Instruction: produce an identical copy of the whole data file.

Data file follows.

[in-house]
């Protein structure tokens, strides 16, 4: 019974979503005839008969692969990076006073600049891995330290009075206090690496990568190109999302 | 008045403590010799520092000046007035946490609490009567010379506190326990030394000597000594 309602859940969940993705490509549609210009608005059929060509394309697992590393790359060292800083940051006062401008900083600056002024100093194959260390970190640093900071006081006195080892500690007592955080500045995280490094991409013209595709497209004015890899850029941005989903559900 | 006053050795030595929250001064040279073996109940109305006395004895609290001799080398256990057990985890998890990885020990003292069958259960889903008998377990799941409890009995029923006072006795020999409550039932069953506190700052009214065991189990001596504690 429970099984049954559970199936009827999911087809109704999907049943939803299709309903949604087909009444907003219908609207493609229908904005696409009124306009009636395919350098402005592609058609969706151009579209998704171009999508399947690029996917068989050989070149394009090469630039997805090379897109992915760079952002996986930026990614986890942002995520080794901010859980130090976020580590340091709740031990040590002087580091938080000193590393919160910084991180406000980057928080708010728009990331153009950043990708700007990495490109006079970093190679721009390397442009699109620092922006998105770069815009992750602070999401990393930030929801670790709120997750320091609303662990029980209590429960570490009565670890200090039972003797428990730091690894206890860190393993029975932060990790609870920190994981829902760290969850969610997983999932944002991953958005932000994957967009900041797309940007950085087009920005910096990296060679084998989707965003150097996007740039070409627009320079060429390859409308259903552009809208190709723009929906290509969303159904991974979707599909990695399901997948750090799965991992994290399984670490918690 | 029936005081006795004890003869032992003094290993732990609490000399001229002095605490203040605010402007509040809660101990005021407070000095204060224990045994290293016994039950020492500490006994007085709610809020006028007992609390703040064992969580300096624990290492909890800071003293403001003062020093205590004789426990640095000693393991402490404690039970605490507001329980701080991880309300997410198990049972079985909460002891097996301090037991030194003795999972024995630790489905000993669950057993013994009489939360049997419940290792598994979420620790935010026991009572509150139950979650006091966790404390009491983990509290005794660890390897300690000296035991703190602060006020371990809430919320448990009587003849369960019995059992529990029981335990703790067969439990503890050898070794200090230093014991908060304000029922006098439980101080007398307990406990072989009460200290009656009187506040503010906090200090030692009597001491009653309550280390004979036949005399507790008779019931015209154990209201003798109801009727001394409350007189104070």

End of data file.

[in-house]
């Protein structure tokens, strides 16, 4: 019974979503005839008969692969990076006073600049891995330290009075206090690496990568190109999302 | 008045403590010799520092000046007035946490609490009567010379506190326990030394000597000594 309602859940969940993705490509549609210009608005059929060509394309697992590393790359060292800083940051006062401008900083600056002024100093194959260390970190640093900071006081006195080892500690007592955080500045995280490094991409013209595709497209004015890899850029941005989903559900 | 006053050795030595929250001064040279073996109940109305006395004895609290001799080398256990057990985890998890990885020990003292069958259960889903008998377990799941409890009995029923006072006795020999409550039932069953506190700052009214065991189990001596504690 429970099984049954559970199936009827999911087809109704999907049943939803299709309903949604087909009444907003219908609207493609229908904005696409009124306009009636395919350098402005592609058609969706151009579209998704171009999508399947690029996917068989050989070149394009090469630039997805090379897109992915760079952002996986930026990614986890942002995520080794901010859980130090976020580590340091709740031990040590002087580091938080000193590393919160910084991180406000980057928080708010728009990331153009950043990708700007990495490109006079970093190679721009390397442009699109620092922006998105770069815009992750602070999401990393930030929801670790709120997750320091609303662990029980209590429960570490009565670890200090039972003797428990730091690894206890860190393993029975932060990790609870920190994981829902760290969850969610997983999932944002991953958005932000994957967009900041797309940007950085087009920005910096990296060679084998989707965003150097996007740039070409627009320079060429390859409308259903552009809208190709723009929906290509969303159904991974979707599909990695399901997948750090799965991992994290399984670490918690 | 029936005081006795004890003869032992003094290993732990609490000399001229002095605490203040605010402007509040809660101990005021407070000095204060224990045994290293016994039950020492500490006994007085709610809020006028007992609390703040064992969580300096624990290492909890800071003293403001003062020093205590004789426990640095000693393991402490404690039970605490507001329980701080991880309300997410198990049972079985909460002891097996301090037991030194003795999972024995630790489905000993669950057993013994009489939360049997419940290792598994979420620790935010026991009572509150139950979650006091966790404390009491983990509290005794660890390897300690000296035991703190602060006020371990809430919320448990009587003849369960019995059992529990029981335990703790067969439990503890050898070794200090230093014991908060304000029922006098439980101080007398307990406990072989009460200290009656009187506040503010906090200090030692009597001491009653309550280390004979036949005399507790008779019931015209154990209201003798109801009727001394409350007189104070």